Justin Jackson recently asked me on Twitter for my .Net productivity hacks. Here are some of the things I do, that I believe help me be a more productive programmer.
- Buy and use ReSharper.
- For all my projects that connect to SQL Server, I use a data access library I wrote (SQLHydra, available on GitHub – MIT license). It only takes only a few minutes to plug in to a new app. And it has a fluent interface that makes writing database code so simple, that it doesn’t interrupt my flow. Get your own data access library or ORM, and stop hand-crafting SqlCommand objects.
- Even on my personal projects, I use source control. Every so often, I need to use the ability to revert my current changes back to the previous version. I use Subversion, TortoiseSVN, and the VisualSVN plug-in.
- When I internationalize a project (which I pretty much do by default, nowadays), I put the resource files in a separate project. That way, if I add resource files for a new language, I only need to deploy the one resource project DLL. I don’t need to re-deploy the whole project – or worry about the possible versioning issues I’d need to deal with.
- I generally prefer enums over Boolean properties/return values. Then, when I eventually need to add a third state, I can quickly add another value to the enum – and not need to tear up all the code that was expecting a Boolean value.
- Some people say, “If you use the same bit of code in two places, then it probably needs to be in its own method”. I’d add, if you see it in two projects, then it probably needs to be in your utilities library that you re-use across your projects.
- Get an SSD drive and upgrade to Windows 8 (or 8.1). When I get an idea, and want to test it out, the time to boot up my computer and start working is only a few seconds. Back when I knew I had to wait over a minute until I could type my first line of code, I was much more likely to put it off until “later”.
- Develop in a virtual machine. I use VMWare Workstation. Yes, it does contradict my previous tip, by adding in a delay before I can start typing that first line of code. However, it also gives me a “work” computer and a “play” computer. So, when I’m in my programming VM, I’m less likely to decide suddenly start playing Minecraft – which isn’t installed in that VM.
- Set a reminder to check the system event log every week or two. If you see any errors in it, track them down before they eventually cause a serious problem.
- For every project, I have one sheet of paper with all the tasks on it (more sheets for bigger projects). When I have an idea, I write it down on the sheet – don’t filter it, to decide if it’s worth doing. That gets it out of my mind and lets me get back to concentrating on my work. At the end of the coding part of my day, I go through the list and remove anything that isn’t worth keeping. It’s also a nice bit of motivation to cross items off the list as they’re completed.
- Every night, decide what is the single most important thing to accomplish the next day. When I wake up, get to work on that thing.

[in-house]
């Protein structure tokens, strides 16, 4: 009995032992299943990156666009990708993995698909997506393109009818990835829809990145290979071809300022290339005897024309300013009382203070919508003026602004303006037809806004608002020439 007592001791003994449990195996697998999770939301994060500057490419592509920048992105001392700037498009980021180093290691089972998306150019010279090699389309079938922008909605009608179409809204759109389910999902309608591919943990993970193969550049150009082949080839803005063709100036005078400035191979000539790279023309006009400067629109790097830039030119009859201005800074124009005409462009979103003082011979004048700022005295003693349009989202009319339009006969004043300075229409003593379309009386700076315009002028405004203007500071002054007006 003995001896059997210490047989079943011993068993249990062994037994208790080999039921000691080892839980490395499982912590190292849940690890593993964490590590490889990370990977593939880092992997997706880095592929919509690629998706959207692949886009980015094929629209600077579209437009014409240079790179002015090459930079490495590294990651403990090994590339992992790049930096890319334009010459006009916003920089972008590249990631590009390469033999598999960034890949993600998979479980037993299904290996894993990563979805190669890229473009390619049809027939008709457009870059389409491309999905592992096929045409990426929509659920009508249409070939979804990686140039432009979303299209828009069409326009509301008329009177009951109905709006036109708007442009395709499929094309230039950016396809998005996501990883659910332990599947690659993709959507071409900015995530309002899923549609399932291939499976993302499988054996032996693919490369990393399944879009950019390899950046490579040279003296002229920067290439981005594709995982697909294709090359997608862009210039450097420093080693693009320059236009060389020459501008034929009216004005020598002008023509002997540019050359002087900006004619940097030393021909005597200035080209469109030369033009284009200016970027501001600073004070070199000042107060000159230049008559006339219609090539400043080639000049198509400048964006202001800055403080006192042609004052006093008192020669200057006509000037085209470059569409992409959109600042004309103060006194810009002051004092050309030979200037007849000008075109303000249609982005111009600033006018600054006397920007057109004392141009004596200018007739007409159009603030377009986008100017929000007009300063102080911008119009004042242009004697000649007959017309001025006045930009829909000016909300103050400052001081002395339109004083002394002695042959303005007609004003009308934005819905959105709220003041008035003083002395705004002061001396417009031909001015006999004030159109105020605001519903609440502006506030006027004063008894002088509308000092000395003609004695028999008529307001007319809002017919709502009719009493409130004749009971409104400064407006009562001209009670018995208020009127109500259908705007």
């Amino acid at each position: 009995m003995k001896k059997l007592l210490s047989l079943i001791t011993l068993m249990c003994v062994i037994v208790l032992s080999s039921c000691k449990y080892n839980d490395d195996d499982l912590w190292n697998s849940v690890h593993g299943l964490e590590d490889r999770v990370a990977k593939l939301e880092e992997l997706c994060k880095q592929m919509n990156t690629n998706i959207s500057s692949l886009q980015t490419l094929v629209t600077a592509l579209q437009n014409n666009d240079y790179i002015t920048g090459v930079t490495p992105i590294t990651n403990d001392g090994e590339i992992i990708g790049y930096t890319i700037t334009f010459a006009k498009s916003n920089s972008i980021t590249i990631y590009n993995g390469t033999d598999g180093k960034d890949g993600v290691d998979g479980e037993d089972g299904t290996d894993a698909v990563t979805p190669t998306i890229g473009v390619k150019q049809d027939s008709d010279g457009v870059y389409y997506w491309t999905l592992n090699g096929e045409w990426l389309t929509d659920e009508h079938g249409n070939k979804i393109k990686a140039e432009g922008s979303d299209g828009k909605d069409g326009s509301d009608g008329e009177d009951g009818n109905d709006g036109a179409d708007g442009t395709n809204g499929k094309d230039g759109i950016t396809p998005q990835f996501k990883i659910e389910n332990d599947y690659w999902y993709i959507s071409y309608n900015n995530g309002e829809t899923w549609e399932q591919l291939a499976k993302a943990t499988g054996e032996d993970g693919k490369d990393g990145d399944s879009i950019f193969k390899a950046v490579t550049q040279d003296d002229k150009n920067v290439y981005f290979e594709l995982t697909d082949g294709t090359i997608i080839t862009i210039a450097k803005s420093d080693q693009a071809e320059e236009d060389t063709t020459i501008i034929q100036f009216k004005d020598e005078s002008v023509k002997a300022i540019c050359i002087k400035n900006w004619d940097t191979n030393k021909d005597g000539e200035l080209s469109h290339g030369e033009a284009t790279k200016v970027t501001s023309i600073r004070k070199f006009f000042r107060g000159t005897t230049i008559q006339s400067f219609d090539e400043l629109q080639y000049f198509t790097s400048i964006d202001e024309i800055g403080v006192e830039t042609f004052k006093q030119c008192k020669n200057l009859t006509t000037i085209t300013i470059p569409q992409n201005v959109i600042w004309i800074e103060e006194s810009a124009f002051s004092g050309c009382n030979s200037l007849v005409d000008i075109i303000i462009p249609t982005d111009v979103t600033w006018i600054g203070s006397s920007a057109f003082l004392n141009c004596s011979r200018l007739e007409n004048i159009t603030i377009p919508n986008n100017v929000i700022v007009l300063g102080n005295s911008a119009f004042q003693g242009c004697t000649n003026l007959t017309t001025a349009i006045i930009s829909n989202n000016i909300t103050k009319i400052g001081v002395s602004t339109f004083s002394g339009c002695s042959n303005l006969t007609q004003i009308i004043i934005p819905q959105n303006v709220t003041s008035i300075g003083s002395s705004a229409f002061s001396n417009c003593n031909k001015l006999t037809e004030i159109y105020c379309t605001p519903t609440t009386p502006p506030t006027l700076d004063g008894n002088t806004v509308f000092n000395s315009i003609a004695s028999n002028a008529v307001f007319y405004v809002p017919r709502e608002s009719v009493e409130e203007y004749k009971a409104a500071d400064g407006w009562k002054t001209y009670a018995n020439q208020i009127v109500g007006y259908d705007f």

- Don’t do a project where you’re doing more than one significant new thing. Besides being slow, due to multiple learning curves, it’s more likely to become frustrating and de-motivating. I recently decided to start building Windows Store Apps. But there’s a lot to do, to get your first app in the store. So I built the absolute simplest app I could think of. The only “new” thing I did with that project was “get an app into the app store”. Had I decided my first app should be some huge cloud-based app, I’d either still be working on it, or given up on it. Instead, only a few weeks later, I’m almost ready to submit another (more powerful and useful) app into the app store.
- Keep a clean desktop – computer and physical. Everything that gets in my line of sight gets a certain amount of my attention. The less clutter I have, the more I can stay focused on what I need to do.
- Build and follow a schedule. This is something I’m working on becoming better at. As much as I don’t like sitting in some company’s cubicle, it did have the positive result of getting my mind to say, “OK, it’s time to work.”
- If you can afford to hire someone to do something that you need done, that you don’t enjoy, and that isn’t what you want to be spending your time on, then hire them. I “outsource” my laundry, my apartment cleaning, and probably half my meals (to the many nearby restaurants).
- EXPERIMENTAL IDEA: Something I may start doing is split my day up into two “days”. It’s starting to get hot in Paraguay. So I’m thinking about taking a siesta after lunch – which should also help my body with recovering from the gym. They say the average office worker only gets three hours of actual work done per eight-hour day. I’d like to see if I can get two three-hour blocks in, one in my morning “day”, the other in my afternoon “day”. I’ll write again later, in case I do this, and let you know how well it works.
If you have any practices that make you a more productive developer, please share them in a comment below.